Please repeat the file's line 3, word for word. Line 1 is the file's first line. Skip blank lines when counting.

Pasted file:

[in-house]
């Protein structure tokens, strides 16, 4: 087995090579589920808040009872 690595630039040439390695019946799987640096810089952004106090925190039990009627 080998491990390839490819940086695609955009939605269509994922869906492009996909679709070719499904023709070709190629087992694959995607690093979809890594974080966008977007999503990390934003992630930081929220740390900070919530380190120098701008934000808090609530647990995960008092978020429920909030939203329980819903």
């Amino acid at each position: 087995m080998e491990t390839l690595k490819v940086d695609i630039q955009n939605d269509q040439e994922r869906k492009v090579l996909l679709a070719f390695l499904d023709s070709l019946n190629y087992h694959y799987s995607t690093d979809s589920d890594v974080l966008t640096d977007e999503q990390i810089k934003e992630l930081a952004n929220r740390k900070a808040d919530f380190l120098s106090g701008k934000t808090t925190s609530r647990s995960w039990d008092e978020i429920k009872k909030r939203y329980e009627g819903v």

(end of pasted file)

């Amino acid at each position: 087995m080998e491990t390839l690595k490819v940086d695609i630039q955009n939605d269509q040439e994922r869906k492009v090579l996909l679709a070719f390695l499904d023709s070709l019946n190629y087992h694959y799987s995607t690093d979809s589920d890594v974080l966008t640096d977007e999503q990390i810089k934003e992630l930081a952004n929220r740390k900070a808040d919530f380190l120098s106090g701008k934000t808090t925190s609530r647990s995960w039990d008092e978020i429920k009872k909030r939203y329980e009627g819903v």